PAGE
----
FFG 7 Oliver Hazard Perry Class Missile Frigate
Bath Iron Works: FFG 7, 8, 11, 13, 15, 16, 21, 24, 26, 29, 32, 34, 36, 39, 42, 45, 47, 49, 50, 53, 55, 56, 58, 59
Oliver Hazard Perry Class Frigates fulfill a Protection of Shipping mission as Anti-Submarine Warfare combatants for amphibious expeditionary forces, underway replenishment groups and merchant convoys.
The guided missile frigates (FFG) bring a short range anti-air warfare capability (provided by their Phalanx Close-In Weapon System) to the frigate mission, but they have some limitations. Designed as cost efficient surface combatants, they lack the multi-mission capability necessary for modern surface combatants faced with multiple, high-technology threats. They also offer limited capacity for growth. Despite this, the FFG 7 class is a robust platform, capable of withstanding considerable damage. This "toughness" was aptly demonstrated when USS Samuel B. Roberts struck a mine and USS Stark was hit by two Exocet cruise missiles. In both cases the ships survived, were repaired and returned to the fleet. USS Stark was decommissioned in May 1999.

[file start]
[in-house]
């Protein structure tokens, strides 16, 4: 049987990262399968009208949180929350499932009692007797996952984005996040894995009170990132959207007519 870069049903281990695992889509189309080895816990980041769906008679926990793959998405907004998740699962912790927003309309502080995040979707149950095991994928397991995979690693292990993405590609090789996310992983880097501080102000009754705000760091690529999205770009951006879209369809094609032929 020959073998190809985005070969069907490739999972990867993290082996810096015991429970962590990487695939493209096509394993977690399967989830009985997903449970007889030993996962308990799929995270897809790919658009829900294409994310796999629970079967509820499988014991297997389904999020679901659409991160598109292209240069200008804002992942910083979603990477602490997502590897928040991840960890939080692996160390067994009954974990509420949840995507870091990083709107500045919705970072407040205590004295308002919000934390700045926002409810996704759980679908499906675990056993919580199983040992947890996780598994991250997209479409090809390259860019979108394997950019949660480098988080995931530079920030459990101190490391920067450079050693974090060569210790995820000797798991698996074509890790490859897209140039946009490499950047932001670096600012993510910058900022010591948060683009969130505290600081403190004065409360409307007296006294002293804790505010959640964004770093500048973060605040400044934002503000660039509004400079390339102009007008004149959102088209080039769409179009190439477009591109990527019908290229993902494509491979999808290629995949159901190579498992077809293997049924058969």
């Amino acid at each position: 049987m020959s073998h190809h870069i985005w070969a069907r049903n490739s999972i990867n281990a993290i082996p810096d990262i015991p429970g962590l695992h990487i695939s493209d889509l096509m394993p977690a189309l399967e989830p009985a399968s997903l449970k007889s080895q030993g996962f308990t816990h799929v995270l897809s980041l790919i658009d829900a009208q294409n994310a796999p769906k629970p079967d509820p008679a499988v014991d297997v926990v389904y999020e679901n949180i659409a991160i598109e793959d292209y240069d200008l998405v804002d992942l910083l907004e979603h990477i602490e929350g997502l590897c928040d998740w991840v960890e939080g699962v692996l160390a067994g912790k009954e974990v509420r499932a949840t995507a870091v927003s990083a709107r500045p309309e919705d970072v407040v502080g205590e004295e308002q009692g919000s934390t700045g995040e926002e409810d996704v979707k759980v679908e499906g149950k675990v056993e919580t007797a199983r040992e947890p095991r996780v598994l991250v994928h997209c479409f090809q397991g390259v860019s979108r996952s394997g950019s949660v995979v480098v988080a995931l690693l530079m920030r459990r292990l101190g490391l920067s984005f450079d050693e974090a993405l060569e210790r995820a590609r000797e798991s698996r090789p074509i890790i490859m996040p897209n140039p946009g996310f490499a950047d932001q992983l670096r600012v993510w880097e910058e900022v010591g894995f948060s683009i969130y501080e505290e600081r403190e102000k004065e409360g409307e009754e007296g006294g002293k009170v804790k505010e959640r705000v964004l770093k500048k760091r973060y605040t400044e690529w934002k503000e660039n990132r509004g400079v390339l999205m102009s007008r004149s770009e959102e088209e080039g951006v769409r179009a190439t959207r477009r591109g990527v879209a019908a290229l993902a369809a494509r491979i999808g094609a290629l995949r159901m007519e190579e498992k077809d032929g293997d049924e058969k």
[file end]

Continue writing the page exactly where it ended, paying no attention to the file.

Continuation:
The Surface Combatant Force Requirement Study does not define any need for a single mission ship such as the frigate and there are no frigates planned in the Navy's five-year shipbuilding plan.
The lead ship of the class, USS OLIVER HAZARD PERRY (FFG 7), and the following ships have been decommissioned: FFG 8 through 16, 19-34, 36-39, 42, 52, 53 and 57.
The former USS McInerney (FFG 8) was decommissioned and transferred to Pakistan Aug. 31, 2010. FFG 33, 39 and 53 were decommissioned in 2011 and all are designated for Foreign Military Sales (FMS).
FFG 17, 18, 35, & 44 were built for Australia.